Her involvement with the Black, African and Africana studies programs included serving as director of the Middle Passage Project and the Africana House Living Learning communities. She was a member of the founding committee to create the Black Studies Program, coordinator of the Middle Passage Health Equity Lecture Series and convener of the program “1619-2019: From Jamestown to Flint, Medicine, Arts and Social Justice Symposium.”
Jody Allen, visiting assistant professor of history, met Braxton in 1995 when she attended W&M as a graduate student. She called herself “privileged” to observe Braxton help bring the Black Studies Program to life.
“She understood the impact that such a program would have on all students, especially African-American students,” Allen wrote. “She also knew that as a liberal arts institution, William & Mary was obligated to provide a diverse educational experience for all students.”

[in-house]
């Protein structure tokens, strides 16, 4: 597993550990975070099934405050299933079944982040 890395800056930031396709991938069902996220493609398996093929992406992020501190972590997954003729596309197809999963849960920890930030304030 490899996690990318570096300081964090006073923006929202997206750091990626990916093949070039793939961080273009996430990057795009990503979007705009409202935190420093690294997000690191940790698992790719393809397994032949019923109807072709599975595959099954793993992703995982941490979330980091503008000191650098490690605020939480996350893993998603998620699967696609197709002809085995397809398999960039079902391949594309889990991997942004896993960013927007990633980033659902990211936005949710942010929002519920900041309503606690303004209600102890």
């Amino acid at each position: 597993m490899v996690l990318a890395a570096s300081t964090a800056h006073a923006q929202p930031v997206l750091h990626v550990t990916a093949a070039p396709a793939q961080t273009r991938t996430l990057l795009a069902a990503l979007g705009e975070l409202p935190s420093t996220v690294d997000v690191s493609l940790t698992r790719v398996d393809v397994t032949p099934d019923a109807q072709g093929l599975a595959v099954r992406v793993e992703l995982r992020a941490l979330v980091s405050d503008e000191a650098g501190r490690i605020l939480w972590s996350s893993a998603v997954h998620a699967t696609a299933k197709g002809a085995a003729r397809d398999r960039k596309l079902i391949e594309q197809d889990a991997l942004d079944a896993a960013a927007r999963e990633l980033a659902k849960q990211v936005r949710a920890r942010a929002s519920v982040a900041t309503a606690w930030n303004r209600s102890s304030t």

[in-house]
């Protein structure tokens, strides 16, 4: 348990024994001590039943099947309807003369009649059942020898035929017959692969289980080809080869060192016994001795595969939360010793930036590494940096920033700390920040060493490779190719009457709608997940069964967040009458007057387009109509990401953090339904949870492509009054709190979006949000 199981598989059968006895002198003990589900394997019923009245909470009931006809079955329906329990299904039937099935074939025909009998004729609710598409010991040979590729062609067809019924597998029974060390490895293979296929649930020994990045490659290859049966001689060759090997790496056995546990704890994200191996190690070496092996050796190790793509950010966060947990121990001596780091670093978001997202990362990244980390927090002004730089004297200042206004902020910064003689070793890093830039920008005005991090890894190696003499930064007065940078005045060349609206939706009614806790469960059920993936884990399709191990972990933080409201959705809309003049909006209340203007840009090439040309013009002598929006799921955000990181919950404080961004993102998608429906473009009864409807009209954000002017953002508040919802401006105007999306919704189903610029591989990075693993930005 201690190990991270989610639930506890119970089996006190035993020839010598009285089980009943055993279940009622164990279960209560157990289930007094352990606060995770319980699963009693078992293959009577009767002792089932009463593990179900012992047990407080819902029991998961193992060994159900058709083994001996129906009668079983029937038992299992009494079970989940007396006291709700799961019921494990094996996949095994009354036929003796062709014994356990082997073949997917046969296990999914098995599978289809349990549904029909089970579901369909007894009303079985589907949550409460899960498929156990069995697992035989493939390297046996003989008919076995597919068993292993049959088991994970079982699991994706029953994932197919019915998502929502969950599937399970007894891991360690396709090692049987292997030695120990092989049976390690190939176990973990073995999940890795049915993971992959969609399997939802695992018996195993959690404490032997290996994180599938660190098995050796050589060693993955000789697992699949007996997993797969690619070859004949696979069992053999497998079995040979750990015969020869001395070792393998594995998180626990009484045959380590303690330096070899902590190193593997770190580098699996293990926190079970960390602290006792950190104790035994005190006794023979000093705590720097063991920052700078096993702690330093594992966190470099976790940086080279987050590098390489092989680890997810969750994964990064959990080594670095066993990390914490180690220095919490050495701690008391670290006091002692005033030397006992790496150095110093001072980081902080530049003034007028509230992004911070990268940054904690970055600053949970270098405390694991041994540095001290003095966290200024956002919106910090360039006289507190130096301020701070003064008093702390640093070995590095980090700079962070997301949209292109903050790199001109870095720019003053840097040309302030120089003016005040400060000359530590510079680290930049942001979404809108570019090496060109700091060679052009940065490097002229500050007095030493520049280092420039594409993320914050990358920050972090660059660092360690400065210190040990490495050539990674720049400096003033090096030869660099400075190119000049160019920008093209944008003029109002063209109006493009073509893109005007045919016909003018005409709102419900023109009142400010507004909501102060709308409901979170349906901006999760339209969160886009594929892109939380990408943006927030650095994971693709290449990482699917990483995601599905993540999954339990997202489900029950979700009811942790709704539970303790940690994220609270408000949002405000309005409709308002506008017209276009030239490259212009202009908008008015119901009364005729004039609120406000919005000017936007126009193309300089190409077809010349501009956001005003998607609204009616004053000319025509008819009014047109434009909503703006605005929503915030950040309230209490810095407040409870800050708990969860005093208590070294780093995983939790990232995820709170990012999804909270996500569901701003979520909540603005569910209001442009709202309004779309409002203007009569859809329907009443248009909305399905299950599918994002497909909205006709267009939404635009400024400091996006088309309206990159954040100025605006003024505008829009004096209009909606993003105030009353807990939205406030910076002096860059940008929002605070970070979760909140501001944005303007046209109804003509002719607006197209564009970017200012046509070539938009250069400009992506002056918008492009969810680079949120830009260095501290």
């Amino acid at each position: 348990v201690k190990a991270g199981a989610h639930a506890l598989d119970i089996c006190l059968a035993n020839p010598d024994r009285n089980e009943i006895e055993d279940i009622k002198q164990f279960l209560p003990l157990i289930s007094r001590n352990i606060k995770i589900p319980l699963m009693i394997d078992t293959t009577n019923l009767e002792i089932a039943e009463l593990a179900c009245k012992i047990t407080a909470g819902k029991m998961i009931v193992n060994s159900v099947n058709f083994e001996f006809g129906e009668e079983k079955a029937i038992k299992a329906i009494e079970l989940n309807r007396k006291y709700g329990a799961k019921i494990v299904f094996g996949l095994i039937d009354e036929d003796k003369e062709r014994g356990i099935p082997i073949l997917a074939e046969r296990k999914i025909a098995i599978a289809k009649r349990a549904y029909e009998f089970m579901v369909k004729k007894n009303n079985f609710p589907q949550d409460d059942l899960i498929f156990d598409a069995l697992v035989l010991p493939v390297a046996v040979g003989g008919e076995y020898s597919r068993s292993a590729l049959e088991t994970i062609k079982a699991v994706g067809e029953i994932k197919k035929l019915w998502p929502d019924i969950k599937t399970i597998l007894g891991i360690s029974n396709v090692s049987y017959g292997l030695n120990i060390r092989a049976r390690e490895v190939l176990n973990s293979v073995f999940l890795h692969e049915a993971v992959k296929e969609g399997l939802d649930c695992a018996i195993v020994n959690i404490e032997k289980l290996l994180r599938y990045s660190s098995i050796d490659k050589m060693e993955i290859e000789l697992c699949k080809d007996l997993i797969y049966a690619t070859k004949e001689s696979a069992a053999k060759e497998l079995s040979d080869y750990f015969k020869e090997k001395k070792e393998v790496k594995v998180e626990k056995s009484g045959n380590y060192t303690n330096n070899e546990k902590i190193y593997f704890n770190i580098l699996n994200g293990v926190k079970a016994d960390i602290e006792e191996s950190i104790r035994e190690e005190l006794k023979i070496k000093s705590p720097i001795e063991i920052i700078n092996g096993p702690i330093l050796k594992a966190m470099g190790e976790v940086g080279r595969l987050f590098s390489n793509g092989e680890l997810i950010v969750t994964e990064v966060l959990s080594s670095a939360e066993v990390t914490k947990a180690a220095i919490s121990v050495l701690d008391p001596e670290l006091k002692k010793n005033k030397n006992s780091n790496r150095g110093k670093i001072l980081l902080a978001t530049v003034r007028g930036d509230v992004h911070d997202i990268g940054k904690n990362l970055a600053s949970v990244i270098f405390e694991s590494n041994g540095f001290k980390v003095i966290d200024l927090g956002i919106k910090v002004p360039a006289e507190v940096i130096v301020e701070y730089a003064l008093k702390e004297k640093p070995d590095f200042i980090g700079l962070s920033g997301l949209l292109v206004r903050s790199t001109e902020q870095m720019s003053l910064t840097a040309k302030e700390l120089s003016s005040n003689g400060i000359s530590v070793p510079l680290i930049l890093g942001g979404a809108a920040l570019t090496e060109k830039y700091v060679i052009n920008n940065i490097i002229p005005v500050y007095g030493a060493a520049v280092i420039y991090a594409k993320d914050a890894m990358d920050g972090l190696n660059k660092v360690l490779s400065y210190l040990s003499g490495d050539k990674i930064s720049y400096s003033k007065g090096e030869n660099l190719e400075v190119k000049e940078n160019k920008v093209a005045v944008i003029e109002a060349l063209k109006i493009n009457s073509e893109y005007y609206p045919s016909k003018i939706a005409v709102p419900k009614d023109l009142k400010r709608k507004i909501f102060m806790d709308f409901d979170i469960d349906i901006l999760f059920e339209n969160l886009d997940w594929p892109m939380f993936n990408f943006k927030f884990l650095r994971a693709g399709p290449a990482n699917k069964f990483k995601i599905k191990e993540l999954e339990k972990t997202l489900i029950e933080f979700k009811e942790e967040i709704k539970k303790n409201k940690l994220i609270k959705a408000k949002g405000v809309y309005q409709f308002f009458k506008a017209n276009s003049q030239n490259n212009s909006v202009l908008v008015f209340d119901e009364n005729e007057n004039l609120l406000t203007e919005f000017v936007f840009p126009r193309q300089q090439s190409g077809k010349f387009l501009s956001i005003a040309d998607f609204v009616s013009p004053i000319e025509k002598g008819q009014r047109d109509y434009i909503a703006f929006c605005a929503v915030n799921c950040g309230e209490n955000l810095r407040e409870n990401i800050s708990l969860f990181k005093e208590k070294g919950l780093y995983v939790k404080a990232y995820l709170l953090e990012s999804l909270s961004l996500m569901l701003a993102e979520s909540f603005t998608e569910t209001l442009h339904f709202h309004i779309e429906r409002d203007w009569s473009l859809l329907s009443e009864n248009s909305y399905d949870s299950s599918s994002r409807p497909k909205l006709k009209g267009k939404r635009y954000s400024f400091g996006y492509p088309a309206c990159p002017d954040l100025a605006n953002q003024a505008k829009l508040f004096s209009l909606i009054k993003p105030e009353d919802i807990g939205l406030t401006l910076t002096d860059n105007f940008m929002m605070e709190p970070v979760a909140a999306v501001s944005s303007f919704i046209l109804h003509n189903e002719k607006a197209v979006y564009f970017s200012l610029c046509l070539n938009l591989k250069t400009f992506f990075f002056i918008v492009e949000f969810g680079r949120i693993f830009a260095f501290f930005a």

Her favorite five
Braxton was asked to name her top five accomplishments at W&M and why she chose them. She prefaced her answer by saying, “It’s difficult to reflect on one's own contributions. In the moment, it is often essential to the intended outcome to operate as if one would never receive any recognition whatsoever."
- Teaching with integrity and holding space for difficult intellectual conversations, especially conversations about race and difference.
- Mentoring students, former students and junior faculty members.
- Pushing for curricular innovation, including advocating for the formation of Africana studies, bringing Peggy McIntosh to campus to facilitate the founding of Women’s studies and contributing to the foundational conversations that led to the creation of the American Studies Program and the Commonwealth Center for the Study of American Culture.
- Founding the Middle Passage Project and its related programs, including the May 2000 “Monuments of the Black Atlantic: History, Memory and Politics” conference that brought scholars and artists from 56 countries around the world to campus.